Eye Tracking Studies
Performed either as part of a greater UX audit or on its own, an eye tracking study takes a sample of real users and places them in a controlled environment with special eye tracking cameras that watch how they use your website, what they look at, and for how long. This type of study can show exactly what moment a user becomes confused or frustrated, and often leads to insights that cannot be gathered by survey alone.
User Persona Development
A user persona is a distillation of key demographic and socioeconomic target audience information into a facsimile character that can be used to weigh key decisions against. Often we will pretend that the persona created is an actual user. We will ask questions such as, “Will Sara like this?” or “Is this the button Jim will click?” User personas are easier to use than hard demographic data because they, in essence, trick the brain into thinking that “Sara” is a real person to accommodate.
2. Planning: Where Do We Need to Go?
During the planning phase, a team of designers, SEO specialists, developers and UX experts work together with you to decide on how many pages will be needed, how the navigation will function, where content will go, and what the framework of individual webpage templates will be.
Also during this stage much of the methods to develop and technology used to create the website will be chosen. This means selecting an appropriate Content Management System (CMS) such as WordPress or Magento, deciding on any special animations or transition effects such as the use of parallax and HTML 5 animations.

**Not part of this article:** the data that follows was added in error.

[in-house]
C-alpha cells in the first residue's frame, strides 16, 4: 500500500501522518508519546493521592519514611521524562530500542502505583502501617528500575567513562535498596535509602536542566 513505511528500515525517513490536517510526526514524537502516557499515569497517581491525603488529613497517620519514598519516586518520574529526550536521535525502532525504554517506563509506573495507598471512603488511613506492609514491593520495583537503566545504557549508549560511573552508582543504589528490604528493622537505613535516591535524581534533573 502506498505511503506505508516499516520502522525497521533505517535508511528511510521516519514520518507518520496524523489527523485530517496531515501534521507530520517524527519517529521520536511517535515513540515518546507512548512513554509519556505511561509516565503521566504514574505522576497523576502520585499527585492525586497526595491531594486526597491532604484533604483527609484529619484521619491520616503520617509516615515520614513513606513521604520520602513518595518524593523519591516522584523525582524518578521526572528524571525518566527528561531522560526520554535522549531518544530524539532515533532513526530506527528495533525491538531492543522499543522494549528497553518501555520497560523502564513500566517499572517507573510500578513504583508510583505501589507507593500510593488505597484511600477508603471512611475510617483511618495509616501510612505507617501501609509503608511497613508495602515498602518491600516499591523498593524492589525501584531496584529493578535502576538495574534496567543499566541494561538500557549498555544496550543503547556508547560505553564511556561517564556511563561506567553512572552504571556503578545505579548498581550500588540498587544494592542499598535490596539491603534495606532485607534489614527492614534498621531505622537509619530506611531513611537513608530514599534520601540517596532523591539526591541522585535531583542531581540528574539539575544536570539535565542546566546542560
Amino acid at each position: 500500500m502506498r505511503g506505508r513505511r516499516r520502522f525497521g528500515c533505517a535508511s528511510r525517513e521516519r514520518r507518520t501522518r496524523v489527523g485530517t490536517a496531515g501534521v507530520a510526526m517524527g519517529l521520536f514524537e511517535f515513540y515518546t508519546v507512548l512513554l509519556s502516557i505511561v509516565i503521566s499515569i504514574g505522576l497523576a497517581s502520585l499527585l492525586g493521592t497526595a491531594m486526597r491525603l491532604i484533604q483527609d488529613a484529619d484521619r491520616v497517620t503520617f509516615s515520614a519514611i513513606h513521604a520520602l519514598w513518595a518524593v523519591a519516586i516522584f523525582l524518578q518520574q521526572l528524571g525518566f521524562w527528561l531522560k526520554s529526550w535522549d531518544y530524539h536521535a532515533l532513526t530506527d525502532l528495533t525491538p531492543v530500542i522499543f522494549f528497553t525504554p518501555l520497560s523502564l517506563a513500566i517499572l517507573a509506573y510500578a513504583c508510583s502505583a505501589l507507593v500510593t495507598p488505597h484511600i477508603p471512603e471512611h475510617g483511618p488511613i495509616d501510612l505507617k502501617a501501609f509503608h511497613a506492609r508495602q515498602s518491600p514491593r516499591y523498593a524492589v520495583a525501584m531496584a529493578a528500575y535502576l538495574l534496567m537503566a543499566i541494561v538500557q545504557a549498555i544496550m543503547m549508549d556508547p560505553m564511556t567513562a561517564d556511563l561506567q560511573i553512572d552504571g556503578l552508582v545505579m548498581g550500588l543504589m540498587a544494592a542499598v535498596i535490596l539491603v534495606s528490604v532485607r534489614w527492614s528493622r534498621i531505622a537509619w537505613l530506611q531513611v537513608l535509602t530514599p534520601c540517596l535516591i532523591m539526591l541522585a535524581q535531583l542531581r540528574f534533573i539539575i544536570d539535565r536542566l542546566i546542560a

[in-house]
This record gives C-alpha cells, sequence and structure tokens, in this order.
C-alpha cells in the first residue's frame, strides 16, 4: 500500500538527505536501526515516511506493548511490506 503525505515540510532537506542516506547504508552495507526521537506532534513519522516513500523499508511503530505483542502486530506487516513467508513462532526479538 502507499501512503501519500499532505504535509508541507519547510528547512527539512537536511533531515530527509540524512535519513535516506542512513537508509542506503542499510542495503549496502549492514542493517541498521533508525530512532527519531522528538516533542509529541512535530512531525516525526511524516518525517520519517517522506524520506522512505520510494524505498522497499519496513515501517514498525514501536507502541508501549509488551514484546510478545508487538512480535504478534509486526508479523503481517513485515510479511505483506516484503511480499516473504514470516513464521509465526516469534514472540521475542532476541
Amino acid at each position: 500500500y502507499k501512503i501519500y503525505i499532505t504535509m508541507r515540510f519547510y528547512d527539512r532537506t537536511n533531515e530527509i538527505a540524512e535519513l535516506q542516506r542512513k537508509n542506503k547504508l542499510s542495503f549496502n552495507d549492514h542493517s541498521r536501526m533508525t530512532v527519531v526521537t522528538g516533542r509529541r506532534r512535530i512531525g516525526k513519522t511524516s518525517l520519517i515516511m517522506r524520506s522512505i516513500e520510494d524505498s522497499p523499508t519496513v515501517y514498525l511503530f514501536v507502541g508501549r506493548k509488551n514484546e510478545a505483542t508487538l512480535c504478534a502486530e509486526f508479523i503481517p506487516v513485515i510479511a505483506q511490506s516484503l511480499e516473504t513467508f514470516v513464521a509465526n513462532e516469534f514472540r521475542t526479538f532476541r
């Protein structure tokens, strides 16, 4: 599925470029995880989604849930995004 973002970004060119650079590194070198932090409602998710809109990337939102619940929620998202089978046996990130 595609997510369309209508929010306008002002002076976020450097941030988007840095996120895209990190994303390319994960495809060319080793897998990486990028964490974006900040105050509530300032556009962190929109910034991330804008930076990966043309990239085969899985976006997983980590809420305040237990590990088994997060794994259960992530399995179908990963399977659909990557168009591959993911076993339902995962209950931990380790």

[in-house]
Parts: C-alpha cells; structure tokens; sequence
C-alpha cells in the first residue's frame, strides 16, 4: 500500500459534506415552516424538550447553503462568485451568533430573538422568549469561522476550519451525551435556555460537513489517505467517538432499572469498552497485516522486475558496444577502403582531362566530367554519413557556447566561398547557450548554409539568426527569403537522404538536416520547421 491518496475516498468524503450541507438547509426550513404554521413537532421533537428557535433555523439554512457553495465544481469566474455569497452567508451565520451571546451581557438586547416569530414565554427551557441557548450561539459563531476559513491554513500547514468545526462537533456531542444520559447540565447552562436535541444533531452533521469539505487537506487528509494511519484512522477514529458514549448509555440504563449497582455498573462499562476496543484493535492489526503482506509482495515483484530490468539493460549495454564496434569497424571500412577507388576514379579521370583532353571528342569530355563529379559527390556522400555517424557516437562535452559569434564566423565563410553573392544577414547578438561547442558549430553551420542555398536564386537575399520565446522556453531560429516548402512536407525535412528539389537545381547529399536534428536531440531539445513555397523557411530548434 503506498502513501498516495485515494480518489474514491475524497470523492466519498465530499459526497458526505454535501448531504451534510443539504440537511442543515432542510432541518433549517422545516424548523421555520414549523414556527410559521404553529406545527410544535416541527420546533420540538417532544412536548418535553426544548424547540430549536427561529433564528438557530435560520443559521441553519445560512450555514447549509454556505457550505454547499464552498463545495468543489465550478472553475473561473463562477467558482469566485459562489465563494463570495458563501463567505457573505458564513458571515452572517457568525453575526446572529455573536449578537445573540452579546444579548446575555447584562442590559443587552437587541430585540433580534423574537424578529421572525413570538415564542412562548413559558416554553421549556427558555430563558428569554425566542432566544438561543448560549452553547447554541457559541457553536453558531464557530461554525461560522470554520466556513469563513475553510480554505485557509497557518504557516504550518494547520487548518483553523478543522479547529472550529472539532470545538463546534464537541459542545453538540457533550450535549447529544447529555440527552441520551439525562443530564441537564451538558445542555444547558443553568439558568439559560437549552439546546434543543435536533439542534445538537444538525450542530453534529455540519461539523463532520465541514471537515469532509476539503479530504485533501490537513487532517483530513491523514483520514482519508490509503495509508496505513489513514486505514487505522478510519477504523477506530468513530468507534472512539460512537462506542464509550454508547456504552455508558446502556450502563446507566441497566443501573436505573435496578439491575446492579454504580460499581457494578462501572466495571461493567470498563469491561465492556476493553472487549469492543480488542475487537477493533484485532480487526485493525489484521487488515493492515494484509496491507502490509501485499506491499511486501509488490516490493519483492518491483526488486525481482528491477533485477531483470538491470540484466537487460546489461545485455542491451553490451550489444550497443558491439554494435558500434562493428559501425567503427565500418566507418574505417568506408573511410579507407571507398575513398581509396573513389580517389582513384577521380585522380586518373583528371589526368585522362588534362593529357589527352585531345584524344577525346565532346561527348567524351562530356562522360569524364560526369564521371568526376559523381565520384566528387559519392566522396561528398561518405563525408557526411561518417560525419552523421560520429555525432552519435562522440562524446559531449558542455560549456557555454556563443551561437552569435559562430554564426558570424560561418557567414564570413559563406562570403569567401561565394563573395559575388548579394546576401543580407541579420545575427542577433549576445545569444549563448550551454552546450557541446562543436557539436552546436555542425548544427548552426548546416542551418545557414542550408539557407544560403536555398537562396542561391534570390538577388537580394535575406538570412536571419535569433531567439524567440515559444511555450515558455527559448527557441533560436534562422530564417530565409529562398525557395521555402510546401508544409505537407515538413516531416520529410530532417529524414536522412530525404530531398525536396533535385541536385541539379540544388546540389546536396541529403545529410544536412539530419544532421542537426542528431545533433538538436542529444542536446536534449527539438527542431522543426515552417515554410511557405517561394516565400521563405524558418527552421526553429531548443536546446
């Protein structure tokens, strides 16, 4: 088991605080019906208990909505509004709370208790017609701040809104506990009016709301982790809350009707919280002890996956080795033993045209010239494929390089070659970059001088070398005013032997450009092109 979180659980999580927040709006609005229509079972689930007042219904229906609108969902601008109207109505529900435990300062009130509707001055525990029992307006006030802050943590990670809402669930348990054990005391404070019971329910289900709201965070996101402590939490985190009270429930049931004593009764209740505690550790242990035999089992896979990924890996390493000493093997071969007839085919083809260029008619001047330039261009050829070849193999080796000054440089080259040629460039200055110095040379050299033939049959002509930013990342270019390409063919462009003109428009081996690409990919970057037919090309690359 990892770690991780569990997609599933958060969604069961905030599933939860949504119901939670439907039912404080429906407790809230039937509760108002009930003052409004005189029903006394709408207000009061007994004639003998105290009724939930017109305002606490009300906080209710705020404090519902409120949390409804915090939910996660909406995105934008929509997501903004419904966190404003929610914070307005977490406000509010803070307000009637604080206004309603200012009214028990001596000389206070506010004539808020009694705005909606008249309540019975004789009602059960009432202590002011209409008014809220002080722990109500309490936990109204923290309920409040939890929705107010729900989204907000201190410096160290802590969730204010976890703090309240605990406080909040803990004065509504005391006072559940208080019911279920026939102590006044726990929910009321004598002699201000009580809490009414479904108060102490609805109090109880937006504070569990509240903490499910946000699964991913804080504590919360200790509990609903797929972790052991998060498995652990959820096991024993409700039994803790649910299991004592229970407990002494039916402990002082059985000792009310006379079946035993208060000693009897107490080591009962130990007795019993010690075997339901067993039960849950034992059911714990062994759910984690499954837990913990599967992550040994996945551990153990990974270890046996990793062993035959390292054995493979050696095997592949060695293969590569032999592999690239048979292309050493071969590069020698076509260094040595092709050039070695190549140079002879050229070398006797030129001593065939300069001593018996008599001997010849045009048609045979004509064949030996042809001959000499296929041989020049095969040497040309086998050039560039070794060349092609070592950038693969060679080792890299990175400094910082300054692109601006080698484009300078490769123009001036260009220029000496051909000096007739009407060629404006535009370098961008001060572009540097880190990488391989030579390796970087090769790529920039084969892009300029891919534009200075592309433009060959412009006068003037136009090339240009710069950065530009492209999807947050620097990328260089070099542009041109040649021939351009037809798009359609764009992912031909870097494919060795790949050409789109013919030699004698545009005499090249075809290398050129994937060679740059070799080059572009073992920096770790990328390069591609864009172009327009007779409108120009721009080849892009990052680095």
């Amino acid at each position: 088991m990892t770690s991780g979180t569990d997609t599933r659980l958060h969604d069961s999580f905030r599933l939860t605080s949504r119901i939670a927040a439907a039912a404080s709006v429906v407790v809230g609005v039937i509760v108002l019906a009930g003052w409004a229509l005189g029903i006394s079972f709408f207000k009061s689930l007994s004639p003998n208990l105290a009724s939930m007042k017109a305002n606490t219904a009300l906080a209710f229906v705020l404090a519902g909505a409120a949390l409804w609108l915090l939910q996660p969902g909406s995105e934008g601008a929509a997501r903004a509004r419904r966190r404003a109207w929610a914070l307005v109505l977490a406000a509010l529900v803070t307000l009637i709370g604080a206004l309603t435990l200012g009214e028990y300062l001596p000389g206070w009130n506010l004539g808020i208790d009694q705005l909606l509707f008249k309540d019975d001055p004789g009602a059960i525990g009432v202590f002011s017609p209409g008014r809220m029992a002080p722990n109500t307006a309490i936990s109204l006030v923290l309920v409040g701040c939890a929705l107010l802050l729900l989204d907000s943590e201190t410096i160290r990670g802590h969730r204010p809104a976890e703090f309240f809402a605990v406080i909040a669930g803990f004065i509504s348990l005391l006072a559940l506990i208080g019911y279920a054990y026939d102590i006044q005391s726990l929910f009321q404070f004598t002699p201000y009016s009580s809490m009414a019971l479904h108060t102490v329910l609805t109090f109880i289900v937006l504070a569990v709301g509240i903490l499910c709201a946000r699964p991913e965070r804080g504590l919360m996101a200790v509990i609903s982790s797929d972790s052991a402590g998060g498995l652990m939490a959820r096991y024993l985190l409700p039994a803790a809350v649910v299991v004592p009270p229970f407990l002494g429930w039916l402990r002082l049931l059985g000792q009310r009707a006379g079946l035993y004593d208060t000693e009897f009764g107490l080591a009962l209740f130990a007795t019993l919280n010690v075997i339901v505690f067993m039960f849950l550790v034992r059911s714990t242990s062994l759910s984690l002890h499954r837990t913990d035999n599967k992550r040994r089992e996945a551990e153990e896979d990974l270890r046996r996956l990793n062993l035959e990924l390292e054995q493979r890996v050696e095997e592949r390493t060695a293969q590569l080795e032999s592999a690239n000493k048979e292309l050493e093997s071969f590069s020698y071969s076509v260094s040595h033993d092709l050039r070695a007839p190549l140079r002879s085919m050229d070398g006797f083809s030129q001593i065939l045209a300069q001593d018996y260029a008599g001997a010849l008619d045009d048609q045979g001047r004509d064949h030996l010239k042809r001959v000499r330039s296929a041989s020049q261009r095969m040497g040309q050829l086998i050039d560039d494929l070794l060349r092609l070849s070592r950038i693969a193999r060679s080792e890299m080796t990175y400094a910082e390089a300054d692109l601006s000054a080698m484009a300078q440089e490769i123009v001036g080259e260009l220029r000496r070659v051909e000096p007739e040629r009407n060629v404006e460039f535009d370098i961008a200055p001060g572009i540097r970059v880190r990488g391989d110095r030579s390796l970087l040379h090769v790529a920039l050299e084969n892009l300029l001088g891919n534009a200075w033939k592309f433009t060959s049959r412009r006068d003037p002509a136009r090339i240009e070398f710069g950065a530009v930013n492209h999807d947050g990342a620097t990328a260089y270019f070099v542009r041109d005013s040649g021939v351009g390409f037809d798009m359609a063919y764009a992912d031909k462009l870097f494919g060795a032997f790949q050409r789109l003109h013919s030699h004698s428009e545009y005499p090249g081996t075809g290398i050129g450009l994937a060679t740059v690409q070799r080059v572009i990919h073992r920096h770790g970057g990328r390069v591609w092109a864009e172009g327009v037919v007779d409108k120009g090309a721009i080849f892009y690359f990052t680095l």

With good planning, your website will be able to grow with your business or organization and stand up to real-world use for an extended period of time.
What you will be presented with during this stage:
A sitemap is a diagram that shows the exact structure of your entire website, and includes where individual pages live within that structure. For example: it would show that the “Our History” page should live within the “About Us” section of the website and that the “Widget-o-Matic” product page shouldlive under “Our Products.”
A good sitemap is a collaborative effort between your design team and your SEO team. It is important for your SEO team to review site architecture and how navigation is labeled. This isn’t to suggest that the SEO team will want to stuff keywords throughout your navigation, but they want to make sure search engines will have context too.
Without a logical sitemap your growing website might quickly unravel into chaos.
If a sitemap is the blueprint of a website then wireframes are the foundation and framing-in of the house. The goal of a wireframe is to establish information hierarchy on the page as well as what elements belong and where they should go.